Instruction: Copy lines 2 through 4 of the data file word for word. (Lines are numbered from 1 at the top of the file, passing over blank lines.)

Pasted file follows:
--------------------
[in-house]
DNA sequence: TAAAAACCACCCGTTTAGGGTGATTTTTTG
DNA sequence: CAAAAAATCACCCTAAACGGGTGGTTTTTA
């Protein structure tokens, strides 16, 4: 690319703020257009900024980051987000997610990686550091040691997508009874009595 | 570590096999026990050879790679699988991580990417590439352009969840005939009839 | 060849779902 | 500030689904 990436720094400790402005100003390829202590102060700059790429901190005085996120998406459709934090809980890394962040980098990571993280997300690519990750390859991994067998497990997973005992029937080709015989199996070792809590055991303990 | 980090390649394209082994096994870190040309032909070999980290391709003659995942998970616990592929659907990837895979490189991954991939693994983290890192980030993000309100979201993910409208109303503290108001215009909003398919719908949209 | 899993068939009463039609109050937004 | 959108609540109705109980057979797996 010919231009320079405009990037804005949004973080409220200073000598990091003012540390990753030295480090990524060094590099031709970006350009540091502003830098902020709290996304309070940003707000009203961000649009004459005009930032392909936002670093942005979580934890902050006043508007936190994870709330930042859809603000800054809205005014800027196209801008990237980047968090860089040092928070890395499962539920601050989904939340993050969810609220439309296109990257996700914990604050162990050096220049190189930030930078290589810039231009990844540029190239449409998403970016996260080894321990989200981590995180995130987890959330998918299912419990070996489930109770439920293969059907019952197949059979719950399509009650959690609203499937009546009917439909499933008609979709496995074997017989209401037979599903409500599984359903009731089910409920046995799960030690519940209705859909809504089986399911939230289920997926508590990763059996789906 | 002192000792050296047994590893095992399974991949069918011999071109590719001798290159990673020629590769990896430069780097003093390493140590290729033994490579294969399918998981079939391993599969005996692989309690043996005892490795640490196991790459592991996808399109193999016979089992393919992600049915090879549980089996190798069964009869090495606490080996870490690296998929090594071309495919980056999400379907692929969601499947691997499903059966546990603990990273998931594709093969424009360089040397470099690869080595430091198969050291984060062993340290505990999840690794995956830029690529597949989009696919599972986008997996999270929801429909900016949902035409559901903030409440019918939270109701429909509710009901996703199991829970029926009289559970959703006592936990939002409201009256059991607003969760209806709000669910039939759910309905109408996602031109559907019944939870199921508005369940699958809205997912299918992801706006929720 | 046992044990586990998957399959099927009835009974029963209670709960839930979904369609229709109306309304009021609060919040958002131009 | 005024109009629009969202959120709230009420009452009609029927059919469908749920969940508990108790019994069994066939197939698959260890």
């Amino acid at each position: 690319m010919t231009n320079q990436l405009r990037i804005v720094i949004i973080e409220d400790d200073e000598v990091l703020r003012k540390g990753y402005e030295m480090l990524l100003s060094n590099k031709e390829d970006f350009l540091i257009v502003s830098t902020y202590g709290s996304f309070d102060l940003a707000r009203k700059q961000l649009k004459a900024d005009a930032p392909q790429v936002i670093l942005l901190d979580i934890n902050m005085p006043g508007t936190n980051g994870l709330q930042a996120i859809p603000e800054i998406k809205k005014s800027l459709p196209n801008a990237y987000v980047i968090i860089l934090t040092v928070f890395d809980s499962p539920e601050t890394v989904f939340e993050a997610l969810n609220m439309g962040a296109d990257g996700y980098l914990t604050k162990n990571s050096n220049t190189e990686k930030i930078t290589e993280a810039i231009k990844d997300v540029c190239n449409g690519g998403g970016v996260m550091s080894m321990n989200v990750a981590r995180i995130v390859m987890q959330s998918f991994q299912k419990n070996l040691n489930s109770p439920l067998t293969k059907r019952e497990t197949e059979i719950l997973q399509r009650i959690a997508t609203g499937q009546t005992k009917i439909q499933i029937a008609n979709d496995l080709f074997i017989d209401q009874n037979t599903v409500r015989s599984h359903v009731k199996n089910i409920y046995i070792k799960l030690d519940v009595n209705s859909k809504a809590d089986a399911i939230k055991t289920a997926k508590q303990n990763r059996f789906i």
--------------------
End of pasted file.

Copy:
DNA sequence: TAAAAACCACCCGTTTAGGGTGATTTTTTG
DNA sequence: CAAAAAATCACCCTAAACGGGTGGTTTTTA
């Protein structure tokens, strides 16, 4: 690319703020257009900024980051987000997610990686550091040691997508009874009595 | 570590096999026990050879790679699988991580990417590439352009969840005939009839 | 060849779902 | 500030689904 990436720094400790402005100003390829202590102060700059790429901190005085996120998406459709934090809980890394962040980098990571993280997300690519990750390859991994067998497990997973005992029937080709015989199996070792809590055991303990 | 980090390649394209082994096994870190040309032909070999980290391709003659995942998970616990592929659907990837895979490189991954991939693994983290890192980030993000309100979201993910409208109303503290108001215009909003398919719908949209 | 899993068939009463039609109050937004 | 959108609540109705109980057979797996 010919231009320079405009990037804005949004973080409220200073000598990091003012540390990753030295480090990524060094590099031709970006350009540091502003830098902020709290996304309070940003707000009203961000649009004459005009930032392909936002670093942005979580934890902050006043508007936190994870709330930042859809603000800054809205005014800027196209801008990237980047968090860089040092928070890395499962539920601050989904939340993050969810609220439309296109990257996700914990604050162990050096220049190189930030930078290589810039231009990844540029190239449409998403970016996260080894321990989200981590995180995130987890959330998918299912419990070996489930109770439920293969059907019952197949059979719950399509009650959690609203499937009546009917439909499933008609979709496995074997017989209401037979599903409500599984359903009731089910409920046995799960030690519940209705859909809504089986399911939230289920997926508590990763059996789906 | 002192000792050296047994590893095992399974991949069918011999071109590719001798290159990673020629590769990896430069780097003093390493140590290729033994490579294969399918998981079939391993599969005996692989309690043996005892490795640490196991790459592991996808399109193999016979089992393919992600049915090879549980089996190798069964009869090495606490080996870490690296998929090594071309495919980056999400379907692929969601499947691997499903059966546990603990990273998931594709093969424009360089040397470099690869080595430091198969050291984060062993340290505990999840690794995956830029690529597949989009696919599972986008997996999270929801429909900016949902035409559901903030409440019918939270109701429909509710009901996703199991829970029926009289559970959703006592936990939002409201009256059991607003969760209806709000669910039939759910309905109408996602031109559907019944939870199921508005369940699958809205997912299918992801706006929720 | 046992044990586990998957399959099927009835009974029963209670709960839930979904369609229709109306309304009021609060919040958002131009 | 005024109009629009969202959120709230009420009452009609029927059919469908749920969940508990108790019994069994066939197939698959260890």